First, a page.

Traverse City Record-Eagle

August 3, 2013

Merchants decorate windows to welcome Film Fest

BY LAURIE MIHOLER-ZACHRITZ Special to the Record-Eagle
Traverse City Record-Eagle

---- — TRAVERSE CITY — Fifteen downtown merchants registered for the Traverse City Film Festival’s window display contest, vying for a variety of prizes, including an all-access pass to the State Theatre for a year and other downtown goodies.

Originality and creativity, two of the contest’s judging criteria, are interpreted by merchants in a variety of ways, from Cherry Republic’s miniature State Theatre plastered with movie posters for “Cherry MaGuire” and “When Cherry Met Sally” to Wilson Antique’s slide show of its vintage-style clothing and merchandise seemingly projected onto a vintage screen from a retro film projector.

The images appear to be coming from the projector, but really originate from a hidden BluRay projector.

“People stand outside staring, then come in and ask, ‘How’d you do that?’” said Rebecca Austin, who helped create the display.

Beverly Anderson, co-owner of Diversions, a Front Street hat emporium, said her displays are inspired by childhood memories of holiday windows.

“I grew up with J.L. Hudson and their windows at Christmas,” she said.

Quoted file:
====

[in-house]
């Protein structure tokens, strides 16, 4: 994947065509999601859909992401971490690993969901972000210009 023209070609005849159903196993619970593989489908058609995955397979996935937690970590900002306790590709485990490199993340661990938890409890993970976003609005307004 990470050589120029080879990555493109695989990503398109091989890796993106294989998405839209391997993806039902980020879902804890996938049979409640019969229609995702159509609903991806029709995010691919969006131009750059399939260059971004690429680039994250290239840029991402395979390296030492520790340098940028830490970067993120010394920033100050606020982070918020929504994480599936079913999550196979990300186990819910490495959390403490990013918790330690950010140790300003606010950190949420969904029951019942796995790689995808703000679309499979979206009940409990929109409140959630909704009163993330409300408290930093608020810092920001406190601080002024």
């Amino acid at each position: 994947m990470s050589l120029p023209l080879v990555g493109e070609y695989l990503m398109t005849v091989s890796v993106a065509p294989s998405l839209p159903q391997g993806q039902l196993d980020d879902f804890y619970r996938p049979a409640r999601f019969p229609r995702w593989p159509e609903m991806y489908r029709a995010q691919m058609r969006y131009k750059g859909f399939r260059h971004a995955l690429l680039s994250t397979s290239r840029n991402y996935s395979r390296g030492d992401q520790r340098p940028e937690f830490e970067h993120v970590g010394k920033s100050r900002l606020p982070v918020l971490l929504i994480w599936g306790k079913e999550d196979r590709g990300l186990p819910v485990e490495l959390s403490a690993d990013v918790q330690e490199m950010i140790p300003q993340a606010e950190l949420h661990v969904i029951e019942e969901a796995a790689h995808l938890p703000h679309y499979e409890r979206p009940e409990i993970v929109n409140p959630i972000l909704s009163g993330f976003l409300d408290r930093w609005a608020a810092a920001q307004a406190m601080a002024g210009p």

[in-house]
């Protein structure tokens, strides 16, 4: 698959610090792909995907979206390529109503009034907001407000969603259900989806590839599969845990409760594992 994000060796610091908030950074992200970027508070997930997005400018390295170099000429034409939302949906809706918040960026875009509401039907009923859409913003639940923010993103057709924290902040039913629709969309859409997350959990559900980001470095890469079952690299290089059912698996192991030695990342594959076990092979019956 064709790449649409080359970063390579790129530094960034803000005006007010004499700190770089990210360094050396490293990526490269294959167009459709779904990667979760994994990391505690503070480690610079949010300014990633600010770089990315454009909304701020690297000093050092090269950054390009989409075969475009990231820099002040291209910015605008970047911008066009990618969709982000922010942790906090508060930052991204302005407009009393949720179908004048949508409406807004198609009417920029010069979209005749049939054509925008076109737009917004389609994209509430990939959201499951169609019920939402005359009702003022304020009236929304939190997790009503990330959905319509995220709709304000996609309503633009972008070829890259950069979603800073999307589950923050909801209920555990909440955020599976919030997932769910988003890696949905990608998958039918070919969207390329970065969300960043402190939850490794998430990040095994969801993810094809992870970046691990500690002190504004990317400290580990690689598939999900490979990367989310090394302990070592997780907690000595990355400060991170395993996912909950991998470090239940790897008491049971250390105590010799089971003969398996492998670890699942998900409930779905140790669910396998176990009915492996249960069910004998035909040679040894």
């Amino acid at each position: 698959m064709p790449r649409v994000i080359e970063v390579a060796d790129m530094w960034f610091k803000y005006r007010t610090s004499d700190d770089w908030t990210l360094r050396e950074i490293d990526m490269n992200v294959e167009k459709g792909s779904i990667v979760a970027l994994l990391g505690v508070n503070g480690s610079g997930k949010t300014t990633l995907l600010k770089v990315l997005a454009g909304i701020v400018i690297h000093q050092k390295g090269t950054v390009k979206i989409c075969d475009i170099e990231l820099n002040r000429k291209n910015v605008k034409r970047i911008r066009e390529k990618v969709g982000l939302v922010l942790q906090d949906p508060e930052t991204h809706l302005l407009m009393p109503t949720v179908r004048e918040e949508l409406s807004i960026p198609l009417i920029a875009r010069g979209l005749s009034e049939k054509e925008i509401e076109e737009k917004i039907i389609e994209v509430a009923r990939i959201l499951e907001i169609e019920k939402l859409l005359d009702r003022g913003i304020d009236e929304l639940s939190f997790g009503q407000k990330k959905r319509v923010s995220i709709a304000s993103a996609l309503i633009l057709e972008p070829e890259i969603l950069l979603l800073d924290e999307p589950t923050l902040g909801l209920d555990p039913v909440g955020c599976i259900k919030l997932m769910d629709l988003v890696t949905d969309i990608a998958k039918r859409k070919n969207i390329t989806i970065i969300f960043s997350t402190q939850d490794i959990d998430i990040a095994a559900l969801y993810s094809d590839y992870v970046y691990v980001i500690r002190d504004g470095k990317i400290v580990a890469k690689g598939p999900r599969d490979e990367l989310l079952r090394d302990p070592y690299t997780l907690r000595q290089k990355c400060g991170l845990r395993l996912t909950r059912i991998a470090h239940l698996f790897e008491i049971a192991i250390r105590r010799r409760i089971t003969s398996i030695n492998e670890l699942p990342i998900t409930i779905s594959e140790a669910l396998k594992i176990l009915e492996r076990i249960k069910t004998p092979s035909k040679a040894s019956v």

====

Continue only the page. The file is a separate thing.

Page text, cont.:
In a nod to the Wednesday night showing of “Pirates of the Caribbean” at the Open Space, Anderson devoted one window to the Johnny Depp movie, and the other to dozens of hats from other popular movies.

A chalkboard propped outside the window-lined entry into Katie Grossnickle’s Glitz and Spurs Boutique sports the Marilyn Monroe quote, “I don’t care how rich he is as long as he has a yacht, his own private railroad car, and his own toothpaste,” from the movie “Some Like It Hot,” one of the festival’s outdoor films.

The quote is a hit with female passersby who’ve been overheard commenting, “I agree with her!” and “I love it!” Grossnickle said. She and her employees spent over two days designing windows stuffed with fashionably dressed Hollywood stars.

Becky Thatcher Designs features 1920s-era flapper dresses, pearls, and kid gloves emulating F. Scott Fitzgerald’s glamorous heroines from “The Great Gatsby” and “This Side Paradise.” It’s a sophisticated tribute to the new Bijou By the Bay theater.

A heavily beaded silk dress was borrowed from employee Elizabeth River’s mother, Mary Ann Rivers, who bought it from her grandmother’s friend in Grand Haven years ago.

“It’s a piece of art,” Rivers said, adding that her sister wore it once to a country club dinner. Other pieces of the display in her windows are on loan from the Leelanau Historical Society.